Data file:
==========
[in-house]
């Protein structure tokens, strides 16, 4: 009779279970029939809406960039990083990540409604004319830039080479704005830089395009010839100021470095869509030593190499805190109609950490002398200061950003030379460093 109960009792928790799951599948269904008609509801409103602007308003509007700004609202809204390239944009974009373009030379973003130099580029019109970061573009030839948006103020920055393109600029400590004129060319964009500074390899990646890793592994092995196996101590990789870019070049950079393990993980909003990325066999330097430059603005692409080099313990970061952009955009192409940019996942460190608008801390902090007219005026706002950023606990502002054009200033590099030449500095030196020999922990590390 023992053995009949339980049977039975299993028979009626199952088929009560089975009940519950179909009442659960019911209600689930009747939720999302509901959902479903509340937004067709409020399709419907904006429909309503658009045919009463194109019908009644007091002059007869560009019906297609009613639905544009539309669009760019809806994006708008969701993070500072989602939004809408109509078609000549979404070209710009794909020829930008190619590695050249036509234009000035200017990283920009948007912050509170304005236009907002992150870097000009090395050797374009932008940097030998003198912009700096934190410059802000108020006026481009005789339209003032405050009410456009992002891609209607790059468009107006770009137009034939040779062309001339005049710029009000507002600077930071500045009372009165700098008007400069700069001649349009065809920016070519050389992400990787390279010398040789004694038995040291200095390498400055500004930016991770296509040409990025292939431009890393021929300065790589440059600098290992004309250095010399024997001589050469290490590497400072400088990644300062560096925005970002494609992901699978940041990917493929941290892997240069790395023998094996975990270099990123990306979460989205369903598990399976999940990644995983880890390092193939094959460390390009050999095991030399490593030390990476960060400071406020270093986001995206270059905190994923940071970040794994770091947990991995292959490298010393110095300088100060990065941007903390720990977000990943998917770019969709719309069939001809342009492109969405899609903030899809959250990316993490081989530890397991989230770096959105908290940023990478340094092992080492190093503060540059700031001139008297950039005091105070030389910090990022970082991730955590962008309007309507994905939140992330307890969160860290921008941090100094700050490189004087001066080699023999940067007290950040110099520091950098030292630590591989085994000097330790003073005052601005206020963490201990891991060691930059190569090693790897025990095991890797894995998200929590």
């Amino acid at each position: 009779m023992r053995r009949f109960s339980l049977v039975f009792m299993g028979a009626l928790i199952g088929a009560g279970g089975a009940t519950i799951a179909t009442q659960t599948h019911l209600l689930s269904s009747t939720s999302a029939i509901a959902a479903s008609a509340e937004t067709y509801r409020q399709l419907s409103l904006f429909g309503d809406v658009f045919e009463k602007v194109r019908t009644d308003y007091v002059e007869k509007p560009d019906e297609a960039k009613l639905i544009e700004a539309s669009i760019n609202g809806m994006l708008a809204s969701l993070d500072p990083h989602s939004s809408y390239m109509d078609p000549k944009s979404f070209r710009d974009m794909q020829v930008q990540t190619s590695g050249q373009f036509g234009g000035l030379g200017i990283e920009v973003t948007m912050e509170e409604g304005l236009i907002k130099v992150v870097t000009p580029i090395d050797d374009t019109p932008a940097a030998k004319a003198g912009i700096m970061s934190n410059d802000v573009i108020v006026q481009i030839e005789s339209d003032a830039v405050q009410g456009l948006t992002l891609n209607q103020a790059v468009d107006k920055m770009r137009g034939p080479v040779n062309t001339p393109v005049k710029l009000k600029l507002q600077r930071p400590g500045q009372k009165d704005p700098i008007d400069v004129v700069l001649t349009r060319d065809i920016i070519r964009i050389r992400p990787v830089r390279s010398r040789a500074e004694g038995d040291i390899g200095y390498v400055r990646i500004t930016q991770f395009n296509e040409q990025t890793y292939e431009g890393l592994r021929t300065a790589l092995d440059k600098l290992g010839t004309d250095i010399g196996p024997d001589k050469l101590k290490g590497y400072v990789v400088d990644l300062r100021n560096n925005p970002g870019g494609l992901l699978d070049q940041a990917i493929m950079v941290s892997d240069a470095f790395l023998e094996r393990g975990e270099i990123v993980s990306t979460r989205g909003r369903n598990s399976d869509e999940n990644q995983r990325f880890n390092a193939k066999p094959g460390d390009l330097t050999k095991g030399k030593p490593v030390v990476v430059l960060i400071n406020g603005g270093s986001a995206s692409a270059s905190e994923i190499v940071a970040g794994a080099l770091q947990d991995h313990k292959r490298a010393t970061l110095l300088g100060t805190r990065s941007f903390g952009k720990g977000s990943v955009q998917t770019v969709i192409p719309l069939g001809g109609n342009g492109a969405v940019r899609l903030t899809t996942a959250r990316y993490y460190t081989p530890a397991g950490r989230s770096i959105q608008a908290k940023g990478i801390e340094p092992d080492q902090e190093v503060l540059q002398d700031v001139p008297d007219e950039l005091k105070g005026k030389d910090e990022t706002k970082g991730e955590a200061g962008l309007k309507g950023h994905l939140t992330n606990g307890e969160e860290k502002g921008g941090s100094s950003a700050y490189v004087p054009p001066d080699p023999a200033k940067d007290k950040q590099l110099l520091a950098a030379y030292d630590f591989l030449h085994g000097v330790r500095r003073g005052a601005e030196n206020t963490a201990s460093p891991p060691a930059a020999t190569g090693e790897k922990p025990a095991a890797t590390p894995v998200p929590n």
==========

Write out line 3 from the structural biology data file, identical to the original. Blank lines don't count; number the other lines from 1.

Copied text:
């Amino acid at each position: 009779m023992r053995r009949f109960s339980l049977v039975f009792m299993g028979a009626l928790i199952g088929a009560g279970g089975a009940t519950i799951a179909t009442q659960t599948h019911l209600l689930s269904s009747t939720s999302a029939i509901a959902a479903s008609a509340e937004t067709y509801r409020q399709l419907s409103l904006f429909g309503d809406v658009f045919e009463k602007v194109r019908t009644d308003y007091v002059e007869k509007p560009d019906e297609a960039k009613l639905i544009e700004a539309s669009i760019n609202g809806m994006l708008a809204s969701l993070d500072p990083h989602s939004s809408y390239m109509d078609p000549k944009s979404f070209r710009d974009m794909q020829v930008q990540t190619s590695g050249q373009f036509g234009g000035l030379g200017i990283e920009v973003t948007m912050e509170e409604g304005l236009i907002k130099v992150v870097t000009p580029i090395d050797d374009t019109p932008a940097a030998k004319a003198g912009i700096m970061s934190n410059d802000v573009i108020v006026q481009i030839e005789s339209d003032a830039v405050q009410g456009l948006t992002l891609n209607q103020a790059v468009d107006k920055m770009r137009g034939p080479v040779n062309t001339p393109v005049k710029l009000k600029l507002q600077r930071p400590g500045q009372k009165d704005p700098i008007d400069v004129v700069l001649t349009r060319d065809i920016i070519r964009i050389r992400p990787v830089r390279s010398r040789a500074e004694g038995d040291i390899g200095y390498v400055r990646i500004t930016q991770f395009n296509e040409q990025t890793y292939e431009g890393l592994r021929t300065a790589l092995d440059k600098l290992g010839t004309d250095i010399g196996p024997d001589k050469l101590k290490g590497y400072v990789v400088d990644l300062r100021n560096n925005p970002g870019g494609l992901l699978d070049q940041a990917i493929m950079v941290s892997d240069a470095f790395l023998e094996r393990g975990e270099i990123v993980s990306t979460r989205g909003r369903n598990s399976d869509e999940n990644q995983r990325f880890n390092a193939k066999p094959g460390d390009l330097t050999k095991g030399k030593p490593v030390v990476v430059l960060i400071n406020g603005g270093s986001a995206s692409a270059s905190e994923i190499v940071a970040g794994a080099l770091q947990d991995h313990k292959r490298a010393t970061l110095l300088g100060t805190r990065s941007f903390g952009k720990g977000s990943v955009q998917t770019v969709i192409p719309l069939g001809g109609n342009g492109a969405v940019r899609l903030t899809t996942a959250r990316y993490y460190t081989p530890a397991g950490r989230s770096i959105q608008a908290k940023g990478i801390e340094p092992d080492q902090e190093v503060l540059q002398d700031v001139p008297d007219e950039l005091k105070g005026k030389d910090e990022t706002k970082g991730e955590a200061g962008l309007k309507g950023h994905l939140t992330n606990g307890e969160e860290k502002g921008g941090s100094s950003a700050y490189v004087p054009p001066d080699p023999a200033k940067d007290k950040q590099l110099l520091a950098a030379y030292d630590f591989l030449h085994g000097v330790r500095r003073g005052a601005e030196n206020t963490a201990s460093p891991p060691a930059a020999t190569g090693e790897k922990p025990a095991a890797t590390p894995v998200p929590n």